Charlie Habdo, surveillance state and privacy

I have been thinking and reading a lot about privacy on the internet lately. I also went to watch Citizenfour, a documentary movie that films how Snowden brought NSA secrets to public and genuinely raises issue of privacy once again. And then there happened this barbaric attack on press, Charlie Habdo.

Aftermath of the incident, there is real discussion on how terrorists can easily do that magnitude of attack and how intelligence services all around the western world aren’t doing enough to tackle that. And to make latter more effective, first thing most of the politicians are looking into is surveillance, with British PM Cameron openly calling to have access to every communication we make on internet or phone or any device. No wonder we already know, GCHQ has a more power over it’s citizen than any other intelligence agency.
And not a surprise, the German counterpart are also seeking for more power. Till now, Germany has better privacy laws partly because of it’s dark history, first by Nazi’s misuse of Jews population data and and few decades later by extensive spy network of East German secret police Stasi on it’s own citizen, and total tragedy that brought in society.
The second thing they seem to be interested is in censorship. Indeed, it is already happening with Indian police reportedly blocking contents that published Charlie Habdo related cartoons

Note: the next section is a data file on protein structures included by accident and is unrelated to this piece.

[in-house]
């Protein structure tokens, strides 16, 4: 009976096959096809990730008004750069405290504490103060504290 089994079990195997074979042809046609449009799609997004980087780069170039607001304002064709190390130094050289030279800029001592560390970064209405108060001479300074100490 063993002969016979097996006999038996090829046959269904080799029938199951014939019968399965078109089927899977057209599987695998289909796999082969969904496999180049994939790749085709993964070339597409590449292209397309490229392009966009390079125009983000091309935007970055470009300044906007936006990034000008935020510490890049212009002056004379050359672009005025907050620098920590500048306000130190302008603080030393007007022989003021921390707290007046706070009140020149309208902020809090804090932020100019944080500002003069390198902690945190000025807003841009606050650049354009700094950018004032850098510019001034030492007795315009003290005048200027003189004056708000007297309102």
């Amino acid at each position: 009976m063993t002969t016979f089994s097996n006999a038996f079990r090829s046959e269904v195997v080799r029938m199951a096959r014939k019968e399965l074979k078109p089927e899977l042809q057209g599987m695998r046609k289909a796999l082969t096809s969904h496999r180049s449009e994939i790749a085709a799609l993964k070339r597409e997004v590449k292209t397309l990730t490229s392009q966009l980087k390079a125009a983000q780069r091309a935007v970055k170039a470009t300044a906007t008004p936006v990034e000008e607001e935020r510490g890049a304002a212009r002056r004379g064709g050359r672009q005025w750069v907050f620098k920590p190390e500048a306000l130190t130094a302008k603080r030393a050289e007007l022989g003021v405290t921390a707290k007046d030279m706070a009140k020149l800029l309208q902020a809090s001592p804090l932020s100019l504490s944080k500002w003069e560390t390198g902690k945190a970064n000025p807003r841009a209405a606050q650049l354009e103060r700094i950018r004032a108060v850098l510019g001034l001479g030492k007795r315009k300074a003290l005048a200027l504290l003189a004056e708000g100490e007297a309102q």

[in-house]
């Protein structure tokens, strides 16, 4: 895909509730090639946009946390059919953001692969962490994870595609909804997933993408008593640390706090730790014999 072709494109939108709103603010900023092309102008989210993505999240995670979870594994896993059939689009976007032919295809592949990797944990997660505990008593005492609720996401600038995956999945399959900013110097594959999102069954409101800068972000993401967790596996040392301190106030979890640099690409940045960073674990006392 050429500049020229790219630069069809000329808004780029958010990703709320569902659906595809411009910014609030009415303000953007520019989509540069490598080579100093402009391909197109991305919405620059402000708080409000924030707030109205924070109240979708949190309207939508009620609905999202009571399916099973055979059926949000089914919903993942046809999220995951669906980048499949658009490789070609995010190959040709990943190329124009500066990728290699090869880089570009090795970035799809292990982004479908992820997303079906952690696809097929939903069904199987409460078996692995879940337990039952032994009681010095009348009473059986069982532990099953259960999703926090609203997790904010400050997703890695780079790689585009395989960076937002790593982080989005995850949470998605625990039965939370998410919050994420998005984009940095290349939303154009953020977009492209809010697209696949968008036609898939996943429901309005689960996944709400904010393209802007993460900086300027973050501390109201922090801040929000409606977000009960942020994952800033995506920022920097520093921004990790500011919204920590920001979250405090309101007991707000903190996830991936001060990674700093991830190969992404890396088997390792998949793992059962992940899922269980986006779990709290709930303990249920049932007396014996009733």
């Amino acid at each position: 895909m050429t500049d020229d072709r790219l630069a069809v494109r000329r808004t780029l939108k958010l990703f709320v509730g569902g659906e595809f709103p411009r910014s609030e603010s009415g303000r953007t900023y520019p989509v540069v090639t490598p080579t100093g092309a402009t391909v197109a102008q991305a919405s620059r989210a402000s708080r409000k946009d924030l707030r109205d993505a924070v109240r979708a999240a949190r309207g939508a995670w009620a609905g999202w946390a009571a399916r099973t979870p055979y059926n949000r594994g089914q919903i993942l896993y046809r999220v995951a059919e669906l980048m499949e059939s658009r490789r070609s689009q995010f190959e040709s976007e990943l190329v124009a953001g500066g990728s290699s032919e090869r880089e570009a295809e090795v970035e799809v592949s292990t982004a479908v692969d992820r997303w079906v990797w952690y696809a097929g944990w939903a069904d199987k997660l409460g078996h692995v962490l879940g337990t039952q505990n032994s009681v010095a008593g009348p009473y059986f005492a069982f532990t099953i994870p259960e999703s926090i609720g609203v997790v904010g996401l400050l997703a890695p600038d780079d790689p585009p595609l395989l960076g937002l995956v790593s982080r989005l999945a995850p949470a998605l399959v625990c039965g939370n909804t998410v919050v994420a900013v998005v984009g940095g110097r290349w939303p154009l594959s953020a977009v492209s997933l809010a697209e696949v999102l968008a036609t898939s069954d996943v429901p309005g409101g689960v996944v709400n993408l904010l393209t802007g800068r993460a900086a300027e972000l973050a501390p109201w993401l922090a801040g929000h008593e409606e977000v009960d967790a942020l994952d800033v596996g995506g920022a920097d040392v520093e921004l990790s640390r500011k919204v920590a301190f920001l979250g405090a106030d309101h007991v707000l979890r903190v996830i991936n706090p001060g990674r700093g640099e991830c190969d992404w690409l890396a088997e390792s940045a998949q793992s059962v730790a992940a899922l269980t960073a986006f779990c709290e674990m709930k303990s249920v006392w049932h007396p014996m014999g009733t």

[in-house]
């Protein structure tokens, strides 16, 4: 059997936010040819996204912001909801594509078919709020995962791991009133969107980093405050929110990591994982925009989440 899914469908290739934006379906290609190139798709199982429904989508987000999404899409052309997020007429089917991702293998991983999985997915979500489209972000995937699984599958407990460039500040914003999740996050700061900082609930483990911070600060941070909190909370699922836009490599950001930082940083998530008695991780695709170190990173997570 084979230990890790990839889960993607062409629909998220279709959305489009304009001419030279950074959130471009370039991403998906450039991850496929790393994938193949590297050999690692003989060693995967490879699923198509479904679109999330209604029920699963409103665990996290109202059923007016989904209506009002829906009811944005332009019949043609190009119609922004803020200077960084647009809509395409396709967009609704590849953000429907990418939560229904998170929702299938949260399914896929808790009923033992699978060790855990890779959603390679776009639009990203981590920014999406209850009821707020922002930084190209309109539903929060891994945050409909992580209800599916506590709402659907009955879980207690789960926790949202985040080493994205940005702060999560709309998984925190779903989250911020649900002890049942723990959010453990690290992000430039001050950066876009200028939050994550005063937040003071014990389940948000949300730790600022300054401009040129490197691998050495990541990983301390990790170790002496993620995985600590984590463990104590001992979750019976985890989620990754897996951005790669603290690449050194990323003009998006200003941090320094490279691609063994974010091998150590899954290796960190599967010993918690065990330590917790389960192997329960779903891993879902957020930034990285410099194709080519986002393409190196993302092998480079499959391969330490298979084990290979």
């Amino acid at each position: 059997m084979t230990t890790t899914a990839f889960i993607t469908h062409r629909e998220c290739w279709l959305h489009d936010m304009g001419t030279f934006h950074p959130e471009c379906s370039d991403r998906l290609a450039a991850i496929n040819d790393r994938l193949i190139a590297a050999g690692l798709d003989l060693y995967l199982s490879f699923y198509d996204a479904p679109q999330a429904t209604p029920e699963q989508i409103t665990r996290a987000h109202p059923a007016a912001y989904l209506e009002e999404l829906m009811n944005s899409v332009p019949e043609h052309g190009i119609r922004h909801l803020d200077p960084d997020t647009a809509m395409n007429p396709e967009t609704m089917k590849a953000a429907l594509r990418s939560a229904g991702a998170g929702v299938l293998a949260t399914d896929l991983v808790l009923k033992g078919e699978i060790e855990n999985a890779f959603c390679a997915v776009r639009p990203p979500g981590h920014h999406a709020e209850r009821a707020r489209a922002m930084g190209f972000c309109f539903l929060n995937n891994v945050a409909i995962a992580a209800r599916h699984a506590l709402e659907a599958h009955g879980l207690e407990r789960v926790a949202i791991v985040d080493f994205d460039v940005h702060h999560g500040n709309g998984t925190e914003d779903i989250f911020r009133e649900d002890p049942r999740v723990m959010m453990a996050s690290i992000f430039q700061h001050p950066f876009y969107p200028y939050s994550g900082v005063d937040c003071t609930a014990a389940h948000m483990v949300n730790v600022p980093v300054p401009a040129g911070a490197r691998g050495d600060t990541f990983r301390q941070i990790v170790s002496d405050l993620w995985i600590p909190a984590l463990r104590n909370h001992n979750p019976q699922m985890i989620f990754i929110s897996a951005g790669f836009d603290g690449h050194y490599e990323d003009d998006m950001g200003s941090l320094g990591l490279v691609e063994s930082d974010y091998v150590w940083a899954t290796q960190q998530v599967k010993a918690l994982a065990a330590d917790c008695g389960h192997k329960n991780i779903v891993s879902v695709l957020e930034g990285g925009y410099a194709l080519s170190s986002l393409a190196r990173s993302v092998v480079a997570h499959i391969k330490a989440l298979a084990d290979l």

Now, both of these measures they plan to take directly collides with our basic right. With the NSA revelation, I had some hope that there would be some kind of pressure from public to restrict power over our information. That didn’t happen. And Charlie Hubdo attack will sure further dampen discussion of privacy. 
Shall we give up our privacy and some freedom to fight terrorism? Will doing so will improve our security? Who will have access to our secret information? Won’t anyone misuse that information whenever they can (history repeating itself?)? Or shall we protect our privacy and freedom no matter what?
Sadly, there are just questions with no answer. It doesn’t give good feeling either way. May be Chuck Palahniuk was wrong in saying that ‘we hadn’t had great depression or great war’. Probably, challenges of our generation are in different shape and form.
Advertisements

Leave a Reply

Fill in your details below or click an icon to log in:

WordPress.com Logo

You are commenting using your WordPress.com account. Log Out /  Change )

Google+ photo

You are commenting using your Google+ account. Log Out /  Change )

Twitter picture

You are commenting using your Twitter account. Log Out /  Change )

Facebook photo

You are commenting using your Facebook account. Log Out /  Change )

w

Connecting to %s